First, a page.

Ian Peebles

IAN ALEXANDER ROSS PEEBLES, now as a member of the M.C.C. Team paying his second visit to South Africa, was born at Aberdeen on January 20, 1908. Educated at Glasgow Academy, this young cricketer was first heard of through, Mr. P.F. Warner and from the late Major Aubrey Faulkner at whose school of cricket he was being coached.

It is no secret that at the outset very many people were under the impression that the abilities of Peebles as a leg-break and googly bowler had been over estimated. Certainly, there was nothing in his early performances to justify the eulogies about his bowling which at that time were being expressed in some quarters.

Picked at the age of nineteen -- before he had appeared in match of importance -- for the Gentlemen against the Players at the Oval and for the North against the South at Folkestone, Peebles had some rather unhappy experiences, taking one wicket for 95 at the Oval and no wicket for 59 at Folkestone.

Those occurred in 1927. At the end of that season he went to South Africa with the M.C.C. team, primarily as secretary to the captain, but he took part in four of the Test Matches and nine other games. He did not meet with much success in representative engagements, his five wickets costing 246 runs, but in all matches he took thirty-four wickets for just over 19 runs apiece.

Against Orange Free State he obtained in the two innings ten wickets for 80 runs, this and some other useful performances getting him in the first Test a place which he held until the last one. Still, he did enough to show that those who had previously spoken well of him were by no means so far out as had been thought.

In the following season in England he bowled in three innings for Middlesex and came out at the top of the averages but the work he got through did not compare with that of the five men immediately below him. In that summer he was again unsuccessful for the Gentlemen at the Oval, but without attaining to any great excellence he had a better match at Folkestone.

In 1929, however, he fully justified not only himself but those two good judges whose names have been mentioned and who stood to their guns through thick and thin. For Middlesex he took one hundred and seven wickets for less than 20 runs apiece, finishing up second in the averages. He did useful work for Mr. H.D.G. Leveson Gower's Eleven against Oxford University at Eastbourne and wound up 22nd in the first-class bowling averages for the season with one hundred and twenty-three wickets for rather under 20 runs each.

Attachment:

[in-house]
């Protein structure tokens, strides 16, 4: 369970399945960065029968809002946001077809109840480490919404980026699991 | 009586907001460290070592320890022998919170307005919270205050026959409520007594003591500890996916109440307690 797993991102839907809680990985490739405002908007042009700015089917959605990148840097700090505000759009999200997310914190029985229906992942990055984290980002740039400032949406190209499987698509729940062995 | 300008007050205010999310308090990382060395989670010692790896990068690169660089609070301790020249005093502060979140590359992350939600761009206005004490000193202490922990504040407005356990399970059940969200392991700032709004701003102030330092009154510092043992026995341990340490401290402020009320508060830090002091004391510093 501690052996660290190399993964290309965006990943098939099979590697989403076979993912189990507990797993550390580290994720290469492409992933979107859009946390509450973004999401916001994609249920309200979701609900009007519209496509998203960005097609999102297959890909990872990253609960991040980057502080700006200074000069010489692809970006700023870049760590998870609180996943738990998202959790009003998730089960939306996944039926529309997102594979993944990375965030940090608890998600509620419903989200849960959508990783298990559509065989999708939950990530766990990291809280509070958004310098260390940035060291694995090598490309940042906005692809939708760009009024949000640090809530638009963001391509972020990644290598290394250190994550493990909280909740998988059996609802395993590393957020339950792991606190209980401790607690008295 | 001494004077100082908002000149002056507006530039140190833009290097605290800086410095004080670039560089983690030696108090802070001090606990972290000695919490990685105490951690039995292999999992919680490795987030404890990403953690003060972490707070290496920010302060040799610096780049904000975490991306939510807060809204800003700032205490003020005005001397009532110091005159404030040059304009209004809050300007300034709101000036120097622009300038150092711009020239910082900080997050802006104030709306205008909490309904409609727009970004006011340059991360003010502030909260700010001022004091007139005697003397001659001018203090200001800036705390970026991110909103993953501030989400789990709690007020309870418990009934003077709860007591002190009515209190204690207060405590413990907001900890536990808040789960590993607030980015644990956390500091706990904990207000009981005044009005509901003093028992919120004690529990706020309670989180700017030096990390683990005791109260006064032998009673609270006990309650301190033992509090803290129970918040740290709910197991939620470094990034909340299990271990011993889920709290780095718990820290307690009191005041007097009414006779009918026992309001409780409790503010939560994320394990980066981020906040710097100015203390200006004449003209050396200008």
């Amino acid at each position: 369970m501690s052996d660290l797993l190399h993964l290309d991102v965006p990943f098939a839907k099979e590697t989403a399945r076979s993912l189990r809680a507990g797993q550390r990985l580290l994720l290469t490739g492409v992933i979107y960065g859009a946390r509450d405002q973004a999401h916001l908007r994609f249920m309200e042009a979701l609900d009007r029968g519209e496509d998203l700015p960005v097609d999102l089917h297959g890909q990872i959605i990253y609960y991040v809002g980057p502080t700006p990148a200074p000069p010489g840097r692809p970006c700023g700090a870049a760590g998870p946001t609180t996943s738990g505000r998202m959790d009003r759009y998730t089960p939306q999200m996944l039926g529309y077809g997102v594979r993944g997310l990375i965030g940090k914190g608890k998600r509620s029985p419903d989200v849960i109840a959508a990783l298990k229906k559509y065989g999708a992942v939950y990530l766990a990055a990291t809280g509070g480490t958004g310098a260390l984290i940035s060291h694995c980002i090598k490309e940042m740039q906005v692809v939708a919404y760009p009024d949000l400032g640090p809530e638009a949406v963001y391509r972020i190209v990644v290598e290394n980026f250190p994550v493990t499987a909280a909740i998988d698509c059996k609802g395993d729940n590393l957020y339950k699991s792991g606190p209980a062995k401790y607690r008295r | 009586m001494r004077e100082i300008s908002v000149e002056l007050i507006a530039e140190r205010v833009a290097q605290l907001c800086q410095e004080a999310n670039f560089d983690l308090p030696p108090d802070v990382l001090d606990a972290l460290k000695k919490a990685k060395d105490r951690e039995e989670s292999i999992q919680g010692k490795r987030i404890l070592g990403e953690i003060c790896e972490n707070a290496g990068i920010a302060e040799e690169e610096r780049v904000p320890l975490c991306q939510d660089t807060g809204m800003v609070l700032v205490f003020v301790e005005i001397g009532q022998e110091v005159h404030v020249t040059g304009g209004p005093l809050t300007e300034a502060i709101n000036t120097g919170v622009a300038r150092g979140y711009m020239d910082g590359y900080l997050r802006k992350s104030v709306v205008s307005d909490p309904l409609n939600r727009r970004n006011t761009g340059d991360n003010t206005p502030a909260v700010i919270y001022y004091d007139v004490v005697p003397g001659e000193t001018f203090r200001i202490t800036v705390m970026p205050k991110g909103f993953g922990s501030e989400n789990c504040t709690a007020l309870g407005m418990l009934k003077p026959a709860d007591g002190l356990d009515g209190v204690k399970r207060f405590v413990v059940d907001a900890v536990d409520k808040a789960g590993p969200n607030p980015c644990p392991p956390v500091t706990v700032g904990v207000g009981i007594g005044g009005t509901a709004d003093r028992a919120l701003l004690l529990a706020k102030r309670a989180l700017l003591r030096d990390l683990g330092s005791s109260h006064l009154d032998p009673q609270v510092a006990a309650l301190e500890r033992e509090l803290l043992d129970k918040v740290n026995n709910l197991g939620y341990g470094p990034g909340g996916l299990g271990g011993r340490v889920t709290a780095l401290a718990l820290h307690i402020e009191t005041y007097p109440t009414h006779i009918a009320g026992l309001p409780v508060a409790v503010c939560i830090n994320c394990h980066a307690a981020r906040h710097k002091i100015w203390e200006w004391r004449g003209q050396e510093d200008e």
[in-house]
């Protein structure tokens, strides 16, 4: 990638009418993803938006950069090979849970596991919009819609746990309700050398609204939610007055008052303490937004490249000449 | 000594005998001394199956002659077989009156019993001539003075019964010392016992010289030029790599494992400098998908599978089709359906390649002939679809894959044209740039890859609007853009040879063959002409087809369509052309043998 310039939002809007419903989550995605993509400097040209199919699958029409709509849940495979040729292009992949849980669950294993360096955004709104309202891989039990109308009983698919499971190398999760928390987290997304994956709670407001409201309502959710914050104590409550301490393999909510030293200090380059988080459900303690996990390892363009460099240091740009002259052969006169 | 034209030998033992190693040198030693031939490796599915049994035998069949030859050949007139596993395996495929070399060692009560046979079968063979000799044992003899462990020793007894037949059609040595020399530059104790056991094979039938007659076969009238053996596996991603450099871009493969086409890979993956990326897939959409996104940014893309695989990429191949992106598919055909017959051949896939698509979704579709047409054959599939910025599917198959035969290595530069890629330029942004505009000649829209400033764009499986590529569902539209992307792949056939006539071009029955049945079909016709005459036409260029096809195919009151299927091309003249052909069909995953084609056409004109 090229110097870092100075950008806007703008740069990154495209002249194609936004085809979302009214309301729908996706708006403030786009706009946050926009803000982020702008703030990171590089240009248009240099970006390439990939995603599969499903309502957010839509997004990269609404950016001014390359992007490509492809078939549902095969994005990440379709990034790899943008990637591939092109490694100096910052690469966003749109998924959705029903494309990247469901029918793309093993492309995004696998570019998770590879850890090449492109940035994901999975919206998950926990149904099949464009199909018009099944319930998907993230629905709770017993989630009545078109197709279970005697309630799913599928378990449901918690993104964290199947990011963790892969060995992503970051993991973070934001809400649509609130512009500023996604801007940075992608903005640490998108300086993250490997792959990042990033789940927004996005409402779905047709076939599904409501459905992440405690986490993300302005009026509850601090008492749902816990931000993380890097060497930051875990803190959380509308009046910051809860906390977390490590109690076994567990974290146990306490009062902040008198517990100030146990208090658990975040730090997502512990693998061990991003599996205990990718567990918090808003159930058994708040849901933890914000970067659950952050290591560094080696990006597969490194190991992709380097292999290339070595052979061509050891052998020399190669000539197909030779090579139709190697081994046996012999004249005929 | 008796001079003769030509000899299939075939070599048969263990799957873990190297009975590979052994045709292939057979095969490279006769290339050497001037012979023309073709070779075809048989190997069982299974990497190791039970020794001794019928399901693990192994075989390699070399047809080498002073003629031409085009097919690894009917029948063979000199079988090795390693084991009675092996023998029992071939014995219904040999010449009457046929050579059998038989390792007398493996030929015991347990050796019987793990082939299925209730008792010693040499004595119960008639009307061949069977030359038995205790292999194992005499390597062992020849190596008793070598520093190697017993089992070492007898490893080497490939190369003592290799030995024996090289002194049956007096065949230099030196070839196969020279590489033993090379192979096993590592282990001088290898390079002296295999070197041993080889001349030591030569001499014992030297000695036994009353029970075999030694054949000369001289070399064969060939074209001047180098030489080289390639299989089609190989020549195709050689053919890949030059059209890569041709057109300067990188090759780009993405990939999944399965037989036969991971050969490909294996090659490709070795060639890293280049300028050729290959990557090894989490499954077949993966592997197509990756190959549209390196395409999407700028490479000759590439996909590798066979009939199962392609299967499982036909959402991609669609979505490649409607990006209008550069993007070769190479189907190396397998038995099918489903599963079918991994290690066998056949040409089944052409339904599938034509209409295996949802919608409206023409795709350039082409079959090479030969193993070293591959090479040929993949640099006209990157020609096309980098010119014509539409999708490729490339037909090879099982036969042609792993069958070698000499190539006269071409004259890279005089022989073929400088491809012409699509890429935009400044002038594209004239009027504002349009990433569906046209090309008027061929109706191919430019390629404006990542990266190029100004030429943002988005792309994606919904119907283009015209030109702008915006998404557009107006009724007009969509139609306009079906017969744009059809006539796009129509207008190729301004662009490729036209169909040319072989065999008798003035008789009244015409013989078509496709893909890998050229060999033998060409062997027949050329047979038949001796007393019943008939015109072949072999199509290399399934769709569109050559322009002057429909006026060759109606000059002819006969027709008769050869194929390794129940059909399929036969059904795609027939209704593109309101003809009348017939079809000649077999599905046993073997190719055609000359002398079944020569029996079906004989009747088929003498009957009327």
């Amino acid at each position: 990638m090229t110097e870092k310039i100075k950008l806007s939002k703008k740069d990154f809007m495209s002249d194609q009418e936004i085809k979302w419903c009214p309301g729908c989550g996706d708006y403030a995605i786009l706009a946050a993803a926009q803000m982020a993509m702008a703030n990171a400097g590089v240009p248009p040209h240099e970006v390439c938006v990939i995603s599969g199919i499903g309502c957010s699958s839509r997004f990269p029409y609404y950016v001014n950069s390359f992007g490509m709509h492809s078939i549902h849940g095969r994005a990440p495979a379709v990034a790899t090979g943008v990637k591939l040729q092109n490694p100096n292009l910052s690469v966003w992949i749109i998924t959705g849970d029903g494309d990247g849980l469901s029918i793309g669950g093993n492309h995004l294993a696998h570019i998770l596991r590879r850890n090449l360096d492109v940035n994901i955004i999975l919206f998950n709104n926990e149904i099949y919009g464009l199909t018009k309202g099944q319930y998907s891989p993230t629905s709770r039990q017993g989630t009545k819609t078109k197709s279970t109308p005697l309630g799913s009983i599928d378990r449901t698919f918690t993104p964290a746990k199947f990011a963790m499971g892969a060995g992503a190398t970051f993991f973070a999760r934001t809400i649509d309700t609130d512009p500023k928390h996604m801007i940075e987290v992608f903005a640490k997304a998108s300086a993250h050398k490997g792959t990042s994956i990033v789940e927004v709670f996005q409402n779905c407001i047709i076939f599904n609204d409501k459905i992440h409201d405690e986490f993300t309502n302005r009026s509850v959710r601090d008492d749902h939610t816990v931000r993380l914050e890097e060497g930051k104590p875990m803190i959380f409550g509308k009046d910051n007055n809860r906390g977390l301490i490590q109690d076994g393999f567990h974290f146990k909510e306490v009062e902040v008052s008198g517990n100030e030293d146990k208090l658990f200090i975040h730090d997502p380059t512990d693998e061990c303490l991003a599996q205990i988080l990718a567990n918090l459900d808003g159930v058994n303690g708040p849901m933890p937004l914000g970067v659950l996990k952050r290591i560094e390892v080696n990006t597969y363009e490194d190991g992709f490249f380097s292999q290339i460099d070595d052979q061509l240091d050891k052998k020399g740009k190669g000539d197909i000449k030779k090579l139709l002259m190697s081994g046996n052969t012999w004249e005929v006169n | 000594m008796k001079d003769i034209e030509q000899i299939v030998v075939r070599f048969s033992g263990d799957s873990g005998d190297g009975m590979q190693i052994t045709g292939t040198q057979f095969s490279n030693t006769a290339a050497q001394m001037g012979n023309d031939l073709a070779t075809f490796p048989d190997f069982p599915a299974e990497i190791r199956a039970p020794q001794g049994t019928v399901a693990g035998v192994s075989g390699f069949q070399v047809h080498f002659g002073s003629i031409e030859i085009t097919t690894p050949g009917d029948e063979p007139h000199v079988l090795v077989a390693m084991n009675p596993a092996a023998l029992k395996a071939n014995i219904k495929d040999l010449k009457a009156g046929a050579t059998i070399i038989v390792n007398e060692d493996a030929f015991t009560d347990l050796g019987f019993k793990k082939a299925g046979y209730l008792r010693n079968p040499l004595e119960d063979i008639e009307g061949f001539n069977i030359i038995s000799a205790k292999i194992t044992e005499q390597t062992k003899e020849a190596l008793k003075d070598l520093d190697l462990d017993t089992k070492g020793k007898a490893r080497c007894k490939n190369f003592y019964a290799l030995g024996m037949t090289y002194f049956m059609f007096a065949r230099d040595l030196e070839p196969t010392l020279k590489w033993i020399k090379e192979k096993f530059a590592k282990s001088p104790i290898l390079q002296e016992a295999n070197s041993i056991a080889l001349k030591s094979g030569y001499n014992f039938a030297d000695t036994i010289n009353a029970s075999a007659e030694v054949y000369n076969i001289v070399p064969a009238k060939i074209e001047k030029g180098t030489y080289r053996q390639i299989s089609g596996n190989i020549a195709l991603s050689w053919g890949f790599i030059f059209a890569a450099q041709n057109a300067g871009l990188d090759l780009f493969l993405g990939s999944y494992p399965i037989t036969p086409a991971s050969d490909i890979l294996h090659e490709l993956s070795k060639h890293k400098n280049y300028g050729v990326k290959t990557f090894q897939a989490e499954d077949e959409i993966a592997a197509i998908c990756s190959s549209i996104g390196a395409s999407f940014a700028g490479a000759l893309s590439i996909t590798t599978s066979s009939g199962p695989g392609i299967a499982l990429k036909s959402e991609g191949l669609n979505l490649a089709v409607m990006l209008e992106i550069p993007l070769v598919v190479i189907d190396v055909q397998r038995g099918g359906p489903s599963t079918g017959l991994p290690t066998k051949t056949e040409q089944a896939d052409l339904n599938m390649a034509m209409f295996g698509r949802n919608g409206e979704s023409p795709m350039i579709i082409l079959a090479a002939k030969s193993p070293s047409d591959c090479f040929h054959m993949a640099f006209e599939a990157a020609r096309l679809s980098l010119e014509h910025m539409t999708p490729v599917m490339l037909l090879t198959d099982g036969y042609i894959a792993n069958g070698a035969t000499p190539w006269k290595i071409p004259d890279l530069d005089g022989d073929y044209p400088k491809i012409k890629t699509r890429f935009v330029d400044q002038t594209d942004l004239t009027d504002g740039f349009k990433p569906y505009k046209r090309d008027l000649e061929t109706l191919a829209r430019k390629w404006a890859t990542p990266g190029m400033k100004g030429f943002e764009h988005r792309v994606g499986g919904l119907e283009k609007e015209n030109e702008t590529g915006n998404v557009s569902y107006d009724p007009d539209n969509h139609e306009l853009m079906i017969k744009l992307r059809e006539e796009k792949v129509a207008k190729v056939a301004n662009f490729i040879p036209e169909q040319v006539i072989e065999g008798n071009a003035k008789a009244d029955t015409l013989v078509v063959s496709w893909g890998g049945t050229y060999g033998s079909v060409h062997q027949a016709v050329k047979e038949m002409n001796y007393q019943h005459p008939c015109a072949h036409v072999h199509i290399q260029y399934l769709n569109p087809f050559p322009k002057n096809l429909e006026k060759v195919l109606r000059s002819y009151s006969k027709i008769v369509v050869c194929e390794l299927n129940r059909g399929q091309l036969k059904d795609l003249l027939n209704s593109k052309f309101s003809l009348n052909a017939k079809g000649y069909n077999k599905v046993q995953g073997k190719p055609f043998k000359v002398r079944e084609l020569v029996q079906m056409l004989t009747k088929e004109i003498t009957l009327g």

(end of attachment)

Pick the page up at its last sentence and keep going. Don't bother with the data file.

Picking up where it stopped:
Last season he came right to the front, finishing fourteenth in the first-class bowling averages with one hundred and thirty-three wickets at a cost of less than 18½ runs apiece.

Going up to Oxford he was, after his previous year's work, certain of his Blue. Starting with twenty-four wickets in his first three matches for the University he wound up by taking thirteen for 237 runs against Cambridge at Lord's and, in all, obtained seventy for the Dark Blues for just over 18 runs each.

Further honours awaited him for he was selected for the Gentlemen against the Players at Lord's, taking six wickets for 105 in the first innings and one for 15 in the second, and finally came the realisation of his highest hopes when he was picked for England against Australia in the last two Test Matches.

In both he bore the brunt of the work and by general consent -- although his analyses did not suggest it -- he was the best bowler on the England side. Moreover, playing for Middlesex, after the term at Oxford had finished, he helped that county to retrieve to some extent a truly deplorable season. Against Worcestershire he took thirteen wickets for 72 runs, and against Warwickshire eleven wickets for 95 runs.

While almost entirely a product of Major Faulkner's school, he pays tribute to the help George Geary and Ewart Astill have given him in teaching him how to spin the ball. He met them at Inverness when he was about thirteen years old and during his first tour in South Africa they again tendered invaluable assistance.

Tall and nicely built, Peebles has cultivated a beautiful run up and an easy delivery, with the ball brought well over his shoulder. At first he was inclined to bowl a little too fast but, the disadvantages of this being pointed out to him, he corrected the fault and has been a better bowler ever since.

He delivers the googly with no apparent change of action, and even such a great batsman as Bradman confessed that at Manchester he could not detect it. Unfortunately Peebles, last season, lost for the time being the knack of bowling the leg-break. It was significant that one of the few leg-breaks he bowled in the Test Matches proved the means of getting rid of Bradman.

© John Wisden & Co